Bill to protect seniors from financial exploitation heads to Senate

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Sens. Susan Collins (R-ME), right, and Claire McCaskill (D-MO) introduced the Senior $afe Act as chairman and ranking member, respectively, of the Senate Special Committee on Aging.
Sens. Susan Collins (R-ME), right, and Claire McCaskill (D-MO) introduced the Senior $afe Act as chairman and ranking member, respectively, of the Senate Special Committee on Aging.

The Senior $afe Act, a bipartisan bill with the goal of helping to protect older adults from financial exploitation and fraud, unanimously passed in the House of Representatives on Monday and is expected to be considered by the full Senate soon.

The bill, sponsored by Sens. Susan Collins (R-ME) and Claire McCaskill (D-MO), had passed the Senate Banking Committee in December.

It's the fourth time federal lawmakers have tried to make it easier for financial institutions to report suspected fraud against older adults to the proper authorities with a bill of a similar name. Similar acts were introduced in 2017 and 2015, and the House of Representatives considered the Senior$afe Act of 2016, but none ultimately became law.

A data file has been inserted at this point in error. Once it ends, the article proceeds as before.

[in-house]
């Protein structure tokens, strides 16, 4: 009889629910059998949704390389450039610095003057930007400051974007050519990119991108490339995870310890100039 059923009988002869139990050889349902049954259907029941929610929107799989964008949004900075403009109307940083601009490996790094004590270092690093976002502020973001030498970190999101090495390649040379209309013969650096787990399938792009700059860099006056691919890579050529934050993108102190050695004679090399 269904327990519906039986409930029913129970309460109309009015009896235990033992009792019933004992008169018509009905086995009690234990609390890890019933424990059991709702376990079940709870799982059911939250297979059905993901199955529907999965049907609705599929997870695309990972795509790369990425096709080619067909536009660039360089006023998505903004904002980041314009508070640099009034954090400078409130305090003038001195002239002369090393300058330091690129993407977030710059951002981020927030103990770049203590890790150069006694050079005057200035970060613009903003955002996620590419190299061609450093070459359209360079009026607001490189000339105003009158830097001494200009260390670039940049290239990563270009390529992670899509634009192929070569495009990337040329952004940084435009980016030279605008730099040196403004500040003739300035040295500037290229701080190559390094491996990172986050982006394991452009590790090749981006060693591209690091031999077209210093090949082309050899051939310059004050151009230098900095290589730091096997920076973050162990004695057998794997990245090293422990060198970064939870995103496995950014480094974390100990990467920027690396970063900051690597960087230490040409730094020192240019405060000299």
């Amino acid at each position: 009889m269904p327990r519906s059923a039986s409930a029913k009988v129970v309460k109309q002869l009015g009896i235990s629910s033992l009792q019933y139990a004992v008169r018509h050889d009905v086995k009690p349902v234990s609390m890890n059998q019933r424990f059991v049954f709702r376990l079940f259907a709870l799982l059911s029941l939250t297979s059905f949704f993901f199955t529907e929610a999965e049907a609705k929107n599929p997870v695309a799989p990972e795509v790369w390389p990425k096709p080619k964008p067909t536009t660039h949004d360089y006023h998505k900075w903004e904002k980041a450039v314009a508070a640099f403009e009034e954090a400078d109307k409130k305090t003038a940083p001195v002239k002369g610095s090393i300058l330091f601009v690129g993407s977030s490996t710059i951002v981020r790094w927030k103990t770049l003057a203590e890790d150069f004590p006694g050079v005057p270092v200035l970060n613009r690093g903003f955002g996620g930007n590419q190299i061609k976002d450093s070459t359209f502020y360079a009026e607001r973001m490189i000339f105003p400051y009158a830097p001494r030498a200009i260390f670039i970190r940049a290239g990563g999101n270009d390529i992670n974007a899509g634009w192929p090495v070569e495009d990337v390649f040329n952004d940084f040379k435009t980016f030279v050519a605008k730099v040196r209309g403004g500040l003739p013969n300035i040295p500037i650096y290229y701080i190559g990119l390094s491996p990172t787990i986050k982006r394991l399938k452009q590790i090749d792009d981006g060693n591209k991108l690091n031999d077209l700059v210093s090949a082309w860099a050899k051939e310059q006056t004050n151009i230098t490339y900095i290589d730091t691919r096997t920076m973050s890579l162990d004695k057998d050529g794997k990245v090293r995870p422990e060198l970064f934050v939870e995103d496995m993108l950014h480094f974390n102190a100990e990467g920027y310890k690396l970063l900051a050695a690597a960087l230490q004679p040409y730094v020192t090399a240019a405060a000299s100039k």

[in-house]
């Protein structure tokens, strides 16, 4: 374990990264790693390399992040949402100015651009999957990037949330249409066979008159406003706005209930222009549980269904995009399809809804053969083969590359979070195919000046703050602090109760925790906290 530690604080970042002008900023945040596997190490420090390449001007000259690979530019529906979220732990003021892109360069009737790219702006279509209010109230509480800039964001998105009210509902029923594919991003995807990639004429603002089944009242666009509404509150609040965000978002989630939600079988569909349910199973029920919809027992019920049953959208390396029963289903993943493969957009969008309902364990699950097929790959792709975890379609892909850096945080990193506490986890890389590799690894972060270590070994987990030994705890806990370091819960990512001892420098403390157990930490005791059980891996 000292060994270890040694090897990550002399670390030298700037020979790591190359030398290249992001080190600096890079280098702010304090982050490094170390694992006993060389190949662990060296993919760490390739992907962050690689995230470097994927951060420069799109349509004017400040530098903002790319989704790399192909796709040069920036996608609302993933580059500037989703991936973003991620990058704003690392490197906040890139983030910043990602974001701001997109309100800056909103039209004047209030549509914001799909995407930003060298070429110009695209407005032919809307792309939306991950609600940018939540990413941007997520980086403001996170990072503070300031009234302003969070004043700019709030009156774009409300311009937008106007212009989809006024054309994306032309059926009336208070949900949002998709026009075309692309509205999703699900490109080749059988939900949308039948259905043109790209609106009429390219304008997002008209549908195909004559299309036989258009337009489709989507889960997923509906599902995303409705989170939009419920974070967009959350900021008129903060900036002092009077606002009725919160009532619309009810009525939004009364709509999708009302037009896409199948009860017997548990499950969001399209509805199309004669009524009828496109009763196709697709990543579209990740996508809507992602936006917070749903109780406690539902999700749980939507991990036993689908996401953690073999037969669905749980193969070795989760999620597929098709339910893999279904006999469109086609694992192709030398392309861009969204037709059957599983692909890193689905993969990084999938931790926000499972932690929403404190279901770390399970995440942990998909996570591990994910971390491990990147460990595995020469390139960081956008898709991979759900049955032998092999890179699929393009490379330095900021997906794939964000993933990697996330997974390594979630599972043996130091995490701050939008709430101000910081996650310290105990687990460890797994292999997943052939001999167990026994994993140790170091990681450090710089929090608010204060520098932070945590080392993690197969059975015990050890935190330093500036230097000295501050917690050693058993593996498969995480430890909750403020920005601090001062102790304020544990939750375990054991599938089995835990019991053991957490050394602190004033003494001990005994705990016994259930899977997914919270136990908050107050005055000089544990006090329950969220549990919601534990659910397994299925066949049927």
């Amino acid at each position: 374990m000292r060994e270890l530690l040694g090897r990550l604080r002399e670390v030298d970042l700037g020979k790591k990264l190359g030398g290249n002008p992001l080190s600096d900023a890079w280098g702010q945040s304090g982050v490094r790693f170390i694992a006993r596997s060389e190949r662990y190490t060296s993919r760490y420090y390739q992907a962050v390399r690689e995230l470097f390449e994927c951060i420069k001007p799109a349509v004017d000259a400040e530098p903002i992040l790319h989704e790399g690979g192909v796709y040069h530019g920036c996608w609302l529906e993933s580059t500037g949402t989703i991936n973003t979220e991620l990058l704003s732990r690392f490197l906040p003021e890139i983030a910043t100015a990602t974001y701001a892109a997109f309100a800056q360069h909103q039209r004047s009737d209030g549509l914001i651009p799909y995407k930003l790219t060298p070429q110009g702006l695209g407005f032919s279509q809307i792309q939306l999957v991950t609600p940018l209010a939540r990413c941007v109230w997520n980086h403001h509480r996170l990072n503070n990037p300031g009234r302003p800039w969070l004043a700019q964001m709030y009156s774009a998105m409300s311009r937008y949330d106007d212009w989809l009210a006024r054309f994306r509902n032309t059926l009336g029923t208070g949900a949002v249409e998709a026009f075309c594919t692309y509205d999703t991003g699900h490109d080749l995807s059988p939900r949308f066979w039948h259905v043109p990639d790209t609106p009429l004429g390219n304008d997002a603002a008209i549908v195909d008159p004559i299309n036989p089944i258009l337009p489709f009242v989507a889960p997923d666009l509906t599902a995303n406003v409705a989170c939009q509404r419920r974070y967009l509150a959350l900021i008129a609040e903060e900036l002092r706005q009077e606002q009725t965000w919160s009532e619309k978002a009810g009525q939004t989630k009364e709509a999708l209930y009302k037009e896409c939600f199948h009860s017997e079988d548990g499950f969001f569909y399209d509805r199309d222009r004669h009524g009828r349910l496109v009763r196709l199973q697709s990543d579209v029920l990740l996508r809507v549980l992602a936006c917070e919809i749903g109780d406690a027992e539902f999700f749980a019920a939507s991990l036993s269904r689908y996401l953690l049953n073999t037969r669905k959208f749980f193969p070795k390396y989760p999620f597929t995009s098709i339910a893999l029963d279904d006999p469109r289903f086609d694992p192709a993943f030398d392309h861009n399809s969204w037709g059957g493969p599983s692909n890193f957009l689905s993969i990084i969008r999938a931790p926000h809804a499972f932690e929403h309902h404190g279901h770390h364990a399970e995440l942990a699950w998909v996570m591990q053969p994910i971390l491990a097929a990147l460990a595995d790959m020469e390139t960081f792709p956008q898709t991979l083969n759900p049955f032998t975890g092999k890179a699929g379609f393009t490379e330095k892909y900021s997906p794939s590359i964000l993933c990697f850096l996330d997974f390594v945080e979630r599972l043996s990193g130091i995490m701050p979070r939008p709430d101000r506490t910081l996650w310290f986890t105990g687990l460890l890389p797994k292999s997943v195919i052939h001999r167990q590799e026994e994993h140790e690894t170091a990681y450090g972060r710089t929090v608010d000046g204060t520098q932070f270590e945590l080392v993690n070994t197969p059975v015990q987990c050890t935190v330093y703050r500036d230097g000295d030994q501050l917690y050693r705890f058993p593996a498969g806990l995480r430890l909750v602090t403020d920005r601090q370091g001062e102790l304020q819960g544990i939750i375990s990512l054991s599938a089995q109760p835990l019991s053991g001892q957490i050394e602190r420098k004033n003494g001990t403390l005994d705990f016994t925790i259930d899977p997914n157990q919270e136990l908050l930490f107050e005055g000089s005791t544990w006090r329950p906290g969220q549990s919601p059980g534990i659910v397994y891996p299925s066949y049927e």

The Senior$afe Act would protect banks, credit unions, investment advisers, broker-dealers, insurance companies and insurance agencies from being sued for reporting suspected exploitation or fraud as long as they have trained their employees about how to identify the warning signs of common scams and make reports in good faith to the proper authorities.

Collins is chairman of the Senate Special Committee on Aging, and McCaskill is the former ranking member and currently is a member.

The bill has 26 co-sponsors in the Senate — Republicans, Democrats and an independent — and has been endorsed by the AARP and several financial, credit union and banking-related organizations.

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